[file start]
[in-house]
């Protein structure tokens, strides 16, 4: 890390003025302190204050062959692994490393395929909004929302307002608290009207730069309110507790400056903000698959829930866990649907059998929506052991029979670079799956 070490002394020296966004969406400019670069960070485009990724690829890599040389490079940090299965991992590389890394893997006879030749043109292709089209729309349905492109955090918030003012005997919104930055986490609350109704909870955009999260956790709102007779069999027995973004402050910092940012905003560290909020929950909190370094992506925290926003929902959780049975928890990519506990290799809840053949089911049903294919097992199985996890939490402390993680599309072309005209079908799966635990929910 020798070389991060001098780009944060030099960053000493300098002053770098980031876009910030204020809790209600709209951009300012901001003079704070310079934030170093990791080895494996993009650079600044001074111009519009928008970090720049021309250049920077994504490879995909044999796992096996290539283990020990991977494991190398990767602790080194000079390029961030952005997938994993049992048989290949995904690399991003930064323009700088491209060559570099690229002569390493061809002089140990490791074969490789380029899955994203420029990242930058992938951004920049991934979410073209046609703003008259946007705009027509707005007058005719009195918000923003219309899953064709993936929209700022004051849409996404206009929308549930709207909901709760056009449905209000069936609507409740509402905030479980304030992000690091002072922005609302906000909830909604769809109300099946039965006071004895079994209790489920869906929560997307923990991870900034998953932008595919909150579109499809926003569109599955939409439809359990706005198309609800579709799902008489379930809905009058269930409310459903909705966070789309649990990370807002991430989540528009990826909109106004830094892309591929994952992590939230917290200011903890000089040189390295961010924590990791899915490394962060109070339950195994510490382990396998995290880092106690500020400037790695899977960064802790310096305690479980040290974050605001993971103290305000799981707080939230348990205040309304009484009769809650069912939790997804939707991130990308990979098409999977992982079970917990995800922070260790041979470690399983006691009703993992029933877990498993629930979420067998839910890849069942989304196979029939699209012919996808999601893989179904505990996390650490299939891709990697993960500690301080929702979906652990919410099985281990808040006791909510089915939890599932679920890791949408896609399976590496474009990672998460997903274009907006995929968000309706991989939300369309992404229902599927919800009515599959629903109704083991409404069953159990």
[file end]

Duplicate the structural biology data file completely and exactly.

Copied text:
[in-house]
């Protein structure tokens, strides 16, 4: 890390003025302190204050062959692994490393395929909004929302307002608290009207730069309110507790400056903000698959829930866990649907059998929506052991029979670079799956 070490002394020296966004969406400019670069960070485009990724690829890599040389490079940090299965991992590389890394893997006879030749043109292709089209729309349905492109955090918030003012005997919104930055986490609350109704909870955009999260956790709102007779069999027995973004402050910092940012905003560290909020929950909190370094992506925290926003929902959780049975928890990519506990290799809840053949089911049903294919097992199985996890939490402390993680599309072309005209079908799966635990929910 020798070389991060001098780009944060030099960053000493300098002053770098980031876009910030204020809790209600709209951009300012901001003079704070310079934030170093990791080895494996993009650079600044001074111009519009928008970090720049021309250049920077994504490879995909044999796992096996290539283990020990991977494991190398990767602790080194000079390029961030952005997938994993049992048989290949995904690399991003930064323009700088491209060559570099690229002569390493061809002089140990490791074969490789380029899955994203420029990242930058992938951004920049991934979410073209046609703003008259946007705009027509707005007058005719009195918000923003219309899953064709993936929209700022004051849409996404206009929308549930709207909901709760056009449905209000069936609507409740509402905030479980304030992000690091002072922005609302906000909830909604769809109300099946039965006071004895079994209790489920869906929560997307923990991870900034998953932008595919909150579109499809926003569109599955939409439809359990706005198309609800579709799902008489379930809905009058269930409310459903909705966070789309649990990370807002991430989540528009990826909109106004830094892309591929994952992590939230917290200011903890000089040189390295961010924590990791899915490394962060109070339950195994510490382990396998995290880092106690500020400037790695899977960064802790310096305690479980040290974050605001993971103290305000799981707080939230348990205040309304009484009769809650069912939790997804939707991130990308990979098409999977992982079970917990995800922070260790041979470690399983006691009703993992029933877990498993629930979420067998839910890849069942989304196979029939699209012919996808999601893989179904505990996390650490299939891709990697993960500690301080929702979906652990919410099985281990808040006791909510089915939890599932679920890791949408896609399976590496474009990672998460997903274009907006995929968000309706991989939300369309992404229902599927919800009515599959629903109704083991409404069953159990």